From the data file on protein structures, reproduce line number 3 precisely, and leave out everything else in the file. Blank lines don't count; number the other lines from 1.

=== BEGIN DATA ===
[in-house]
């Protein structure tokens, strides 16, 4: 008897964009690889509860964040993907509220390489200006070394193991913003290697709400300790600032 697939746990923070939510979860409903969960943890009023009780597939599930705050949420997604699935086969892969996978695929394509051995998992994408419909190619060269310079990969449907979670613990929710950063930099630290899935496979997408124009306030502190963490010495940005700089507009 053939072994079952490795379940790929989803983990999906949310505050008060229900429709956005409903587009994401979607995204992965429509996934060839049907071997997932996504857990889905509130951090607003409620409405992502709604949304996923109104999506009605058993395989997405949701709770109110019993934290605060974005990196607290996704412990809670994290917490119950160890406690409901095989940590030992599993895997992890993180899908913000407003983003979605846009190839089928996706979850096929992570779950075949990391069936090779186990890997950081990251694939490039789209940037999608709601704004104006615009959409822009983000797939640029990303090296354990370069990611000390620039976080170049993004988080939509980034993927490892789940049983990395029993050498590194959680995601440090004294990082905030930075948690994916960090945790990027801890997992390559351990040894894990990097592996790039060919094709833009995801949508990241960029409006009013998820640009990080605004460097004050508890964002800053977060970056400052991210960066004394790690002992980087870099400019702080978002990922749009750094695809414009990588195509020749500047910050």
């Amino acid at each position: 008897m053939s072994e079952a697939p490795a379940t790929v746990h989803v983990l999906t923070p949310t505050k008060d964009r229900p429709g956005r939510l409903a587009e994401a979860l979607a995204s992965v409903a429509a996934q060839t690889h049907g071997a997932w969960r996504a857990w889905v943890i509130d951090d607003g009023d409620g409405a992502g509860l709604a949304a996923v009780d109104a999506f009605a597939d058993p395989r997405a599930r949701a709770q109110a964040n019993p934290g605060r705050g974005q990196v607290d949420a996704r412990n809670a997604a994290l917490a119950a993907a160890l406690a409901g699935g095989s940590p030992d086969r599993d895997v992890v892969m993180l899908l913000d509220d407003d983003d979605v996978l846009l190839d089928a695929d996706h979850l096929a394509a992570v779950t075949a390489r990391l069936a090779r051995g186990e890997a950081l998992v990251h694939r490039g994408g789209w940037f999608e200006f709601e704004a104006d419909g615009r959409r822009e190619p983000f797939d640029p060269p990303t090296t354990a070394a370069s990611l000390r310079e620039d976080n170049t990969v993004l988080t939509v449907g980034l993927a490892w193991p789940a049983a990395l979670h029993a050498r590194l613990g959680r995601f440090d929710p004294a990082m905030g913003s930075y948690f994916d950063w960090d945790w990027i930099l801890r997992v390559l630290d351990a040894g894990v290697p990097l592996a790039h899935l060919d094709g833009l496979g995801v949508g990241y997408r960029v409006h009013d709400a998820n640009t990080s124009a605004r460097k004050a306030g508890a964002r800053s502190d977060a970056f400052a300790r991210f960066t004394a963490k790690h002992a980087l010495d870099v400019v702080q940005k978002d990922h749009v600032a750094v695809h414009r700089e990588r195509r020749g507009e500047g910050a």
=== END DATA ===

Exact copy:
């Amino acid at each position: 008897m053939s072994e079952a697939p490795a379940t790929v746990h989803v983990l999906t923070p949310t505050k008060d964009r229900p429709g956005r939510l409903a587009e994401a979860l979607a995204s992965v409903a429509a996934q060839t690889h049907g071997a997932w969960r996504a857990w889905v943890i509130d951090d607003g009023d409620g409405a992502g509860l709604a949304a996923v009780d109104a999506f009605a597939d058993p395989r997405a599930r949701a709770q109110a964040n019993p934290g605060r705050g974005q990196v607290d949420a996704r412990n809670a997604a994290l917490a119950a993907a160890l406690a409901g699935g095989s940590p030992d086969r599993d895997v992890v892969m993180l899908l913000d509220d407003d983003d979605v996978l846009l190839d089928a695929d996706h979850l096929a394509a992570v779950t075949a390489r990391l069936a090779r051995g186990e890997a950081l998992v990251h694939r490039g994408g789209w940037f999608e200006f709601e704004a104006d419909g615009r959409r822009e190619p983000f797939d640029p060269p990303t090296t354990a070394a370069s990611l000390r310079e620039d976080n170049t990969v993004l988080t939509v449907g980034l993927a490892w193991p789940a049983a990395l979670h029993a050498r590194l613990g959680r995601f440090d929710p004294a990082m905030g913003s930075y948690f994916d950063w960090d945790w990027i930099l801890r997992v390559l630290d351990a040894g894990v290697p990097l592996a790039h899935l060919d094709g833009l496979g995801v949508g990241y997408r960029v409006h009013d709400a998820n640009t990080s124009a605004r460097k004050a306030g508890a964002r800053s502190d977060a970056f400052a300790r991210f960066t004394a963490k790690h002992a980087l010495d870099v400019v702080q940005k978002d990922h749009v600032a750094v695809h414009r700089e990588r195509r020749g507009e500047g910050a």